Cohen at 75, singing his much-covered Hallelujah, on a drizzly Saturday evening in historic Lissadell outperformed the current version by opera singer Renée Fleming, such is his art and kindly humanity. The audience, growing in confidence, thundered its appreciation singing along with more and more songs. Each time Cohen skipped – and skip he does – off stage, the applause brought him back. His generosity as a performer is well known, he graced Lissadell. Yeats, a life-long presence for this singer of songs, would have approved.
Lissadell House to reopen to public for two months
LISSADELL HOUSE is to reopen exhibitions and gardens to the public after closure for 18 months.
The owners have decided the estate in Sligo will reopen as a tourist operation later this week after Leonard Cohen and Westlife played to 30,000 people there at the weekend.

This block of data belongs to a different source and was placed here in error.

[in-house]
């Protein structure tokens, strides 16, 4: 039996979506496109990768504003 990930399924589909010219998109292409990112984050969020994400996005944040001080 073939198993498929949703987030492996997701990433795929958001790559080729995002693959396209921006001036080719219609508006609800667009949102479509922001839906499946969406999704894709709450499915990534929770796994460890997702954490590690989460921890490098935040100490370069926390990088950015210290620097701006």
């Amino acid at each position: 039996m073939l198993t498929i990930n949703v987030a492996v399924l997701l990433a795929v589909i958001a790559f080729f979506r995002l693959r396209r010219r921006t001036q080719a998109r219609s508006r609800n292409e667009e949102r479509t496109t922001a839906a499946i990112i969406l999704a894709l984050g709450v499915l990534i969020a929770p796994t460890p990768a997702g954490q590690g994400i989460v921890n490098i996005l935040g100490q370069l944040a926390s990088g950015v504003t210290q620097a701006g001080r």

The estate has been closed to the public since a rights-of-way dispute flared between the owners and Sligo County Council. A decision is awaited from the High Court in the Autumn. Estate manager Isobel Cassidy, said: “After all the effort and energy we put into making it look fantastic for the concerts, it will be reopened for August and September.”
Lissadell has been closed to the public following a decision by Sligo County Council to amend the county development plan to provide for preservation of a public right of way at Lissadell. The owners insist they were assured there was no public right of way when they bought the estate in 2003. They set about a multi-million euro project to restore the property to its original state and claimed before closure in January 2009 an increase in the number of visitors from 4,000 to 40,000 annually without public funds. PADDY CLANCY